It was reported that the school choice - which meant moving from their home in Swindon - had been partially responsible for an initial rift between the couple. They had a trial separation in 2008.

“That’s not true at all. It was my choice and although Wayne wasn’t sure initially about the schooling, now he thinks it’s fantastic.

“It’s a caring, creative environment and the children have been there 10 years and love it.

“I’m just not the sort of driven parent who wants them to have masses of exam passes, speak loads of languages and do endless after-school activities.

“I just want them to be stable, rounded, contented people who know themselves, that’s what counts.”

It’s a fervent desire that may, in part, stem from her own childhood. Messenger’s parents divorced when she was five years old and her father suffered from periods of severe depression.

“Your childhood shapes who you become and, of course, there are positives and negatives to that,” she says.

“There were difficult times when I was growing up but I believe I’ve gained from those and realised that life’s not always easy, not always straightforward.”

It has proved to be far from that for Messenger, who’s suffered her own bouts of depression.

“I had post-natal depression after having Flynn and then suffered with it much more severely after Evie.

“Like most people, I’d always suffered from low moods on occasion but they took a turn for the worse after that,” she says.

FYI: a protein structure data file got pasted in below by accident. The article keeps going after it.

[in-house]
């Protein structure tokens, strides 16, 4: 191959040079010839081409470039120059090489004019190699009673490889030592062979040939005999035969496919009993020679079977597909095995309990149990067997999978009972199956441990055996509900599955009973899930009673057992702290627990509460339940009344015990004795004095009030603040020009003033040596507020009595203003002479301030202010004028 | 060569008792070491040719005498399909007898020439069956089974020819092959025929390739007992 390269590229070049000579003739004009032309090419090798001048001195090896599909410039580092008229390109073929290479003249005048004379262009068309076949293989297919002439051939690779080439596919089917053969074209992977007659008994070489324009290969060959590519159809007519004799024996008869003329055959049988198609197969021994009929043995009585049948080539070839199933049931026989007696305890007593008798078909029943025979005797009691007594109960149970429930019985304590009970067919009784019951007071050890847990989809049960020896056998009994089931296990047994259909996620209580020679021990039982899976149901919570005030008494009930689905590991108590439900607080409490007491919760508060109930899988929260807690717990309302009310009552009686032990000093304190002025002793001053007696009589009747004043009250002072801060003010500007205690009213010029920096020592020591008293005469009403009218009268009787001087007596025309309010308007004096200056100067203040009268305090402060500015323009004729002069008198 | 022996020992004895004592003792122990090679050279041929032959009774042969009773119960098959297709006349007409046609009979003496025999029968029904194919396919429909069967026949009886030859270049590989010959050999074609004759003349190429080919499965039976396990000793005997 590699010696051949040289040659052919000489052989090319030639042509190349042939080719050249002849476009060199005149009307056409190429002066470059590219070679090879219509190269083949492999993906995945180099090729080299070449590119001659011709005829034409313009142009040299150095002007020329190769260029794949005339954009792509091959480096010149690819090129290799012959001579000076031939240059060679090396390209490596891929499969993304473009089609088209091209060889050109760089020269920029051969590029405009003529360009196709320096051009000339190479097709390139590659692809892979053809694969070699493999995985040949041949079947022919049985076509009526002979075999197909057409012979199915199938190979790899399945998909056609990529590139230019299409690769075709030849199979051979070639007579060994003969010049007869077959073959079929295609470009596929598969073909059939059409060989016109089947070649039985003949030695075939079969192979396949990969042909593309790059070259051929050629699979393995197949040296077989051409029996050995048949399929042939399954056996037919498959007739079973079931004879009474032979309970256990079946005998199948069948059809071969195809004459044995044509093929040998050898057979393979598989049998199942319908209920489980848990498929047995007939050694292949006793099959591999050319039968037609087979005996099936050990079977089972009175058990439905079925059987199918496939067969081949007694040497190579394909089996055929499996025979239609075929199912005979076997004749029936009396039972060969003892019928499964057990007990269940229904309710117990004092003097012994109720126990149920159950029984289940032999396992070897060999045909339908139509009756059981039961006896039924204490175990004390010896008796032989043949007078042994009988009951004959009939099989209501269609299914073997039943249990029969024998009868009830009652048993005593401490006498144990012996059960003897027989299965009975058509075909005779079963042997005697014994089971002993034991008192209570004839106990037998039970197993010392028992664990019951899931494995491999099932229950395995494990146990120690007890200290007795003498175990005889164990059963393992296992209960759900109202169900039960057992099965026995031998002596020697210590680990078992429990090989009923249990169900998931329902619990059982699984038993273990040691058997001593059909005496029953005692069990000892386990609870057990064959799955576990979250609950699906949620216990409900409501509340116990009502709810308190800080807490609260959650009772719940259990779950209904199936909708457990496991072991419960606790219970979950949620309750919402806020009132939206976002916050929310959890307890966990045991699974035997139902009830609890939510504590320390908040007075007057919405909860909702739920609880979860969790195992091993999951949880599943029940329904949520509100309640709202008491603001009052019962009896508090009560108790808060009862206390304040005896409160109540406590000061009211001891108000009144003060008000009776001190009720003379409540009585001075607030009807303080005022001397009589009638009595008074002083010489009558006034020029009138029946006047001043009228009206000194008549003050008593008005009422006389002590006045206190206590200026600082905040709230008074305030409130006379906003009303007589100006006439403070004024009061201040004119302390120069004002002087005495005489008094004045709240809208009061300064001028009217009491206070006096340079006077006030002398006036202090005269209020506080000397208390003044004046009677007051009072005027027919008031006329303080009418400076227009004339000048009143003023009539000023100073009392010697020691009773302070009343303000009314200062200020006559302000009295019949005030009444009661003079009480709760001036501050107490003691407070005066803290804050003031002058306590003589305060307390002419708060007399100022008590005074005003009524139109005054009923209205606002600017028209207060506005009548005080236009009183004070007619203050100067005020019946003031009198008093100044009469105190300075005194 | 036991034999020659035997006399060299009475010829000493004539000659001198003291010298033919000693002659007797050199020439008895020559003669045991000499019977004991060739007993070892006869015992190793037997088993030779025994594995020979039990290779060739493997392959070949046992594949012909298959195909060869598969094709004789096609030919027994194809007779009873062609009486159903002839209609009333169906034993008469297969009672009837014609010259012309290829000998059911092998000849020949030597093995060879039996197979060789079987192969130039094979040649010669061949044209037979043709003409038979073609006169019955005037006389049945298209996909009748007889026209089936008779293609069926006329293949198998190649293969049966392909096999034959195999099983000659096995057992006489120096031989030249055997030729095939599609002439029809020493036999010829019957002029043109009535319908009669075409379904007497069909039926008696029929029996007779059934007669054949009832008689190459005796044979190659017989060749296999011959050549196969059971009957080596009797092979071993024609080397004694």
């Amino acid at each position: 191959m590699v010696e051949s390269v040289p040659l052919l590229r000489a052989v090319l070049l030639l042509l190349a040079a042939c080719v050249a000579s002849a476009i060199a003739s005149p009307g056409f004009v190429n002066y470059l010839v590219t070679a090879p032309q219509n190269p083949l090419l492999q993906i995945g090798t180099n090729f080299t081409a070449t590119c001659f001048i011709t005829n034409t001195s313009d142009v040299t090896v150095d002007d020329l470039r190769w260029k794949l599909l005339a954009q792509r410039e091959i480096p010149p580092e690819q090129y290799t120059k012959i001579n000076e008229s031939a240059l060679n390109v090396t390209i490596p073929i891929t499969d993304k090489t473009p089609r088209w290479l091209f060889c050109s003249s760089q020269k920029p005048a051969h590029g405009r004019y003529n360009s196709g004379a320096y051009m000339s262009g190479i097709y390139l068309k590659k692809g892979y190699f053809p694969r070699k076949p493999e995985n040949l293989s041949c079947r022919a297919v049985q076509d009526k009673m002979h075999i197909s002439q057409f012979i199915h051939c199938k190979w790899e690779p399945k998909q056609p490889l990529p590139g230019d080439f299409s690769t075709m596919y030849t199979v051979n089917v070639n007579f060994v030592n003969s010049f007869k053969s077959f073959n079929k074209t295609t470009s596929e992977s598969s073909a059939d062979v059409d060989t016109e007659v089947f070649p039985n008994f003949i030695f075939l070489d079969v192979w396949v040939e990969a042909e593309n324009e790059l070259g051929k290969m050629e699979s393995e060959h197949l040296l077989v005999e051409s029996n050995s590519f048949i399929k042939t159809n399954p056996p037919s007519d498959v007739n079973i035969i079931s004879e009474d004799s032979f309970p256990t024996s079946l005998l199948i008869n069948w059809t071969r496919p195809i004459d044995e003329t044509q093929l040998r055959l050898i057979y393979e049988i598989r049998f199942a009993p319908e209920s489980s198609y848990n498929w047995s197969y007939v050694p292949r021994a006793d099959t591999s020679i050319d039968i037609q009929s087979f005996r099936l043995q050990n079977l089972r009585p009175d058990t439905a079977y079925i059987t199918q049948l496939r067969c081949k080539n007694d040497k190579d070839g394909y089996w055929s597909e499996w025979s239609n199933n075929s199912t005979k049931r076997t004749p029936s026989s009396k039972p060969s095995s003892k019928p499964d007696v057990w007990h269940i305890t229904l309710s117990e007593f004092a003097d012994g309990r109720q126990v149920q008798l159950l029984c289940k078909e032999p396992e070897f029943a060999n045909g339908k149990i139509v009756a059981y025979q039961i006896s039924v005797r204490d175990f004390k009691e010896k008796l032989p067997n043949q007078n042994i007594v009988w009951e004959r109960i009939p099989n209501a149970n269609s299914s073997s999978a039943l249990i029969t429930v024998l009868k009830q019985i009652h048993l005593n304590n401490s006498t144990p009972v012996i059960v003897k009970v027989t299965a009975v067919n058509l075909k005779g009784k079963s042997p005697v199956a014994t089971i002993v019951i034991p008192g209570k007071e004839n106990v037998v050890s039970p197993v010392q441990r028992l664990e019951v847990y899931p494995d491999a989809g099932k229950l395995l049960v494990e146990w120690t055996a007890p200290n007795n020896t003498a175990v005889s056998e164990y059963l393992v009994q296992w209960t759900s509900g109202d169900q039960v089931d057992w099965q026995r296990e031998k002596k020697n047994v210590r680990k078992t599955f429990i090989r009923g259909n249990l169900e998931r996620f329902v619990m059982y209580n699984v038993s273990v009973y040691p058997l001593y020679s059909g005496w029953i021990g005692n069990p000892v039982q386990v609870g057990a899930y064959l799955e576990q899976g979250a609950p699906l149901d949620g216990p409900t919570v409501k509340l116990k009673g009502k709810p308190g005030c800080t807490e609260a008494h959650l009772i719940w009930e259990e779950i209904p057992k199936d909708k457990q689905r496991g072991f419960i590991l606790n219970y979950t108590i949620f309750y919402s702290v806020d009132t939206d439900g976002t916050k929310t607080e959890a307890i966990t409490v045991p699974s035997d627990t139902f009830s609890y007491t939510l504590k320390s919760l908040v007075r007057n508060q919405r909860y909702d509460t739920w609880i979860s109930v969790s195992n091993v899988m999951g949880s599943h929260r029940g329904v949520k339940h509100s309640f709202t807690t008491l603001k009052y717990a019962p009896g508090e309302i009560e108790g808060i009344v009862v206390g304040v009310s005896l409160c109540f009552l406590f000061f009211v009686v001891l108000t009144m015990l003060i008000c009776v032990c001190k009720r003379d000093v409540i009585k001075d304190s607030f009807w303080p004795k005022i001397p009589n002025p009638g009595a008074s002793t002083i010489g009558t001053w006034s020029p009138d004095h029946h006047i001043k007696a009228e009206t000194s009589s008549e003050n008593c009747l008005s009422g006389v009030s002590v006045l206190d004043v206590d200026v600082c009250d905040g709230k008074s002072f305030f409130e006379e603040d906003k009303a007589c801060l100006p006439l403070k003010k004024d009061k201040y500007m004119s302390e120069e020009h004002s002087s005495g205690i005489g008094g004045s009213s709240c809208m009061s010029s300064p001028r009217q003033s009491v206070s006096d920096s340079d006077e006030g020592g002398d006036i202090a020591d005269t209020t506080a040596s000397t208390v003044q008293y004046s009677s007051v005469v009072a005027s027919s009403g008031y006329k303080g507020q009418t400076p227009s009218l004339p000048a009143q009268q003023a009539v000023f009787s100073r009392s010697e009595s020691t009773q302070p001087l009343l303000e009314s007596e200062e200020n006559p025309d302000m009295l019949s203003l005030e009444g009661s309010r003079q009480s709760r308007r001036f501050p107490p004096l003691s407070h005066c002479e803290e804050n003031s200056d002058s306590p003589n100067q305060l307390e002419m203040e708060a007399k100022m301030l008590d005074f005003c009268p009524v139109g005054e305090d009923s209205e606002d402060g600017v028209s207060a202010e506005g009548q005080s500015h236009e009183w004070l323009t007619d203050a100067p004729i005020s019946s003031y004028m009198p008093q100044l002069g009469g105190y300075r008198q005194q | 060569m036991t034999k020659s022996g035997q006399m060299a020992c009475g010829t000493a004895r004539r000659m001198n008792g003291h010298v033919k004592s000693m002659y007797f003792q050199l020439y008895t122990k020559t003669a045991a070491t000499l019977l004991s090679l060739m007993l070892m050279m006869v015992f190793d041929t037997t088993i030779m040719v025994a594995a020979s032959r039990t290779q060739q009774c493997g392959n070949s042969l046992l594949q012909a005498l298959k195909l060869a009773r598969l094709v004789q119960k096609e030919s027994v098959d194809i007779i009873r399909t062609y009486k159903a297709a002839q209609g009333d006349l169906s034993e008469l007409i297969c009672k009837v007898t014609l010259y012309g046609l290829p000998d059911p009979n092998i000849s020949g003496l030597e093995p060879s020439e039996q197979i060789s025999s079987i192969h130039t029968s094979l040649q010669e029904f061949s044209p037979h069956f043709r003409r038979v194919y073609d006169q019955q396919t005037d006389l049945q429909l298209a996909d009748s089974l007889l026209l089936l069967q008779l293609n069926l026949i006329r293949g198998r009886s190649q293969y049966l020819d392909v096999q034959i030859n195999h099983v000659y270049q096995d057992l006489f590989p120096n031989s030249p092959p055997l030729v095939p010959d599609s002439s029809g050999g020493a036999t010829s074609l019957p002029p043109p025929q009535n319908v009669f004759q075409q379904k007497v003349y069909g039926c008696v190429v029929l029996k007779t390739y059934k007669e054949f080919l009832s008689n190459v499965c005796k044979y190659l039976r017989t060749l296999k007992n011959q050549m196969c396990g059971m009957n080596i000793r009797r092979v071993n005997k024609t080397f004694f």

“There’s often a misconception that if you have a fantastic job, then you have no reason to be depressed.

“Often, however, the more successful someone is, the more prone they are to depression, with increased pressure and expectations placed upon them, and usually less time to themselves.

“Also, with success, there’s a realisation that material objects, money or a lovely home won’t determine or improve your health or wellbeing.”

She has never used antidepressants, preferring instead to use therapy and a natural remedy, KarmaMood Maximum Strength St John’s Wort. It’s used to relieve symptoms of low mood and mild anxiety.

“Over the years, I’ve been to the darkest places of my soul, but thankfully that’s behind me now.

“I’m very well and if I start to feel low, I know what strategies to put in place, such as taking St John’s Wort, exercise, yoga and getting outdoors.

“They’re simple steps but they can either nip those low moods in the bud quickly or alleviate them.